D. Jeep T86


T86 Transmission

In 1965 Jeep introduced the much welcomed Buick Dauntless V6 engine and with it a new 3 speed transmission known as the T86. The T86 was clearly a revamped T90 with some quality improvements. The transmission would offer similar success as the T90; however, the transmissions’ reign would be short lived only seeing 3 years of service. 

The cast iron T86 transmission is compact at only 8.80” long and 14” in height. It features a cast iron top cover which is retained by six bolts. The case is typically stamped with a “T86AA” on the side of the transmission. T86 transmissions have a 1-3/8", 6 spline output shaft for mounting the transmission to the transfer case input gear. The T86 utilized a 4” bearing retainer to index to the large hole Dana 18. The transmission gear ratios for this transmission are 2.79:1 first gear, 1.68:1 second gear, 1:1 third gear and 3.79:1

The front bolt pattern on the T86 transmission is slightly different than the T90 offering a more square like pattern. The input shaft on this transmission is 10 spline 1-1/8" diameter with a somewhat long 9.5” stickout. The Buick engine was mated to the T86 by a 6.5” deep bellhousing and a 2.5” thick cast iron adapter plate. This adapter plate can be used with a Chevy V8 bellhousing without any modifications. Since Jeep no longer makes this stock adapter, we manufacture our Chevy adapter plate as a direct replacement. We offer a similar adapter for Ford V8 conversions as well.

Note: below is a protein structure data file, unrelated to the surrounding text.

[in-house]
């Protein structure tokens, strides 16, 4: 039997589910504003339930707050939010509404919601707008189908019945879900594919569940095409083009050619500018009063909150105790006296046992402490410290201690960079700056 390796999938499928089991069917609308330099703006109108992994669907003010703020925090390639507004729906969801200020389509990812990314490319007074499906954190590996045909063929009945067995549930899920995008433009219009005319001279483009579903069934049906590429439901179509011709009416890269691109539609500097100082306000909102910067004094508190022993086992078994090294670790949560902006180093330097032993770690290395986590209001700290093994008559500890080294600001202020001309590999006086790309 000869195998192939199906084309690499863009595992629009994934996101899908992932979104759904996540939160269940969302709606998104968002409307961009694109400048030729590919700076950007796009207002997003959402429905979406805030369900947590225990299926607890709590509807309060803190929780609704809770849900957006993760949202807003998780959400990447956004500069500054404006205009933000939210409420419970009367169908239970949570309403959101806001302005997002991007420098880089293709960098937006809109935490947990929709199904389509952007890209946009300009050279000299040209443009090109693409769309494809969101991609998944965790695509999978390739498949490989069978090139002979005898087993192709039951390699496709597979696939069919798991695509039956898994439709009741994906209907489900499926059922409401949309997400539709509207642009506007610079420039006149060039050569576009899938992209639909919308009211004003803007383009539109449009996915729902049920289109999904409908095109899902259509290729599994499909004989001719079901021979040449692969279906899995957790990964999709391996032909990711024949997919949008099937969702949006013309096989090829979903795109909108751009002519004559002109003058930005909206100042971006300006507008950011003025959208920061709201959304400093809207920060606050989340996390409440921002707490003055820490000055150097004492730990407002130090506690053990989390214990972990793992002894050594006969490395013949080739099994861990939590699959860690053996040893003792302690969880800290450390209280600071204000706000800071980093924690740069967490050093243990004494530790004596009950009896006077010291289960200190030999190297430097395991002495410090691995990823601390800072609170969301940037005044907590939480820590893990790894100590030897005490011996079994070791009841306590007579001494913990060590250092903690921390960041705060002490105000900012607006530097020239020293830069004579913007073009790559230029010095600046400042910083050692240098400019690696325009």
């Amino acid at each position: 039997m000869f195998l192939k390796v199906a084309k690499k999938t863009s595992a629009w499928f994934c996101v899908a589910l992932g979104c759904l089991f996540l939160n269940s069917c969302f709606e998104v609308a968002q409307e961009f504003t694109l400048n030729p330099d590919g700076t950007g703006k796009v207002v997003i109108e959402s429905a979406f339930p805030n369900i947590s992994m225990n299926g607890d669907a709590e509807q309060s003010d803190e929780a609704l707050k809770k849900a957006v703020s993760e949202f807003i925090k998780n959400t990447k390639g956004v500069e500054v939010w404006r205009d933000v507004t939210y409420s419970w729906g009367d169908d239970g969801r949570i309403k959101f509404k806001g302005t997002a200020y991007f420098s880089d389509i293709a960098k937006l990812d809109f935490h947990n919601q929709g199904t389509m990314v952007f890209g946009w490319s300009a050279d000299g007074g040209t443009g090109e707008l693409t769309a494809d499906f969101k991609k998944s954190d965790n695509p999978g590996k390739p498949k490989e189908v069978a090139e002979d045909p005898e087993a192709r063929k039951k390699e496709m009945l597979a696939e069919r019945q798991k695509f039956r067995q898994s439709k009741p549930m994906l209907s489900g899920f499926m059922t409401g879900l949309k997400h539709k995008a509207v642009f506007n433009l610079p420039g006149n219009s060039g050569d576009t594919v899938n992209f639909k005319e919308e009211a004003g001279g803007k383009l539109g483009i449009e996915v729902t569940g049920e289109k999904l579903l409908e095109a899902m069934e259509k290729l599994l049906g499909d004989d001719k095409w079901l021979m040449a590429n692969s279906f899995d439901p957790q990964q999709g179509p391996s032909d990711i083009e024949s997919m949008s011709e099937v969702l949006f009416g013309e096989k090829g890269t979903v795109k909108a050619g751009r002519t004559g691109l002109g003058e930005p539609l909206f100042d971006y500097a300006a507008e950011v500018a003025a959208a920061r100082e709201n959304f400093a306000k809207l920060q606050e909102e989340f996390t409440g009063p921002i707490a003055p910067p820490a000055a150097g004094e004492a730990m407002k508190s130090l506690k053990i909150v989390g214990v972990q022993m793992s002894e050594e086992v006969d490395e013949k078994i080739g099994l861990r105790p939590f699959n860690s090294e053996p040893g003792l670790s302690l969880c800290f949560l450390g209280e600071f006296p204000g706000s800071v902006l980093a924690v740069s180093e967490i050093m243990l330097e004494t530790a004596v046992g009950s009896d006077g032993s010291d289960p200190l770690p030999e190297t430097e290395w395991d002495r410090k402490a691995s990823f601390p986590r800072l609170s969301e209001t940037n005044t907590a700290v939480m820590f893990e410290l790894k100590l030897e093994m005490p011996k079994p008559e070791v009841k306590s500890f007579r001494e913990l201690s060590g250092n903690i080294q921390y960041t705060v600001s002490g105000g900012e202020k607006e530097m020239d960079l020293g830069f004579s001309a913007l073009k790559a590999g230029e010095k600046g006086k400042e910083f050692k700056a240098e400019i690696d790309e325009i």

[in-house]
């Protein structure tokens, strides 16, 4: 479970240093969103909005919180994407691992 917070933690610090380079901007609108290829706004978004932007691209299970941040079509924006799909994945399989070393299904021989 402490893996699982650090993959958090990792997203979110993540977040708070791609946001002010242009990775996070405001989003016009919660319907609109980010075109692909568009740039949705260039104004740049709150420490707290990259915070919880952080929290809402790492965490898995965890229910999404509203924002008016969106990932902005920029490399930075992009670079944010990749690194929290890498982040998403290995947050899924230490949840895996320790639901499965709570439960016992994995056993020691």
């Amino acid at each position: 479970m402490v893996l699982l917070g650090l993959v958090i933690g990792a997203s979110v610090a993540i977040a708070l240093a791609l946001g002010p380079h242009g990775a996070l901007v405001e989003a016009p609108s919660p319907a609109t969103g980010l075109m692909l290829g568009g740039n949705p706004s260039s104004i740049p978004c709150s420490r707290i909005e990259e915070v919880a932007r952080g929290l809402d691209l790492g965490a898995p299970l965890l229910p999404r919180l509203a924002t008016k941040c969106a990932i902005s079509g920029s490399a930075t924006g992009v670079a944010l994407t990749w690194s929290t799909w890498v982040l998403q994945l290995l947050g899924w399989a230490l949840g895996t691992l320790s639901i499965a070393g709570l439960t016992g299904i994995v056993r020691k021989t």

The T86 transmission is synchronized in the second and third gears much like the T90. Unlike the T90, The T86 utilized an all helical cut, constant mesh, gear configuration. Jeep’s intention was to offer a superior transmission to handle the brawny Buick V6. The T86 certainly offered a better design over the T90; however, it would really take the T-14 transmission to offer significant strength over both the T86 and T90.

The T86 served well behind the Buick V6, but it does lack in comparison with most modern transmissions. The low axle ratios of early jeeps and lack of overdrive limit the drivability of many old Jeeps. Considering the short wheel base of the older Jeeps, Jeep owners are left with little options for better highway speeds. 5 speeds are generally too long to convert for small wheel base vehicles. One of the few overdrive options for the early Jeep is the Saturn Overdrive. It allows the Jeep owner to retain his dependable T86 while also achieving the rpm reduction and higher highway speeds so desperately needed.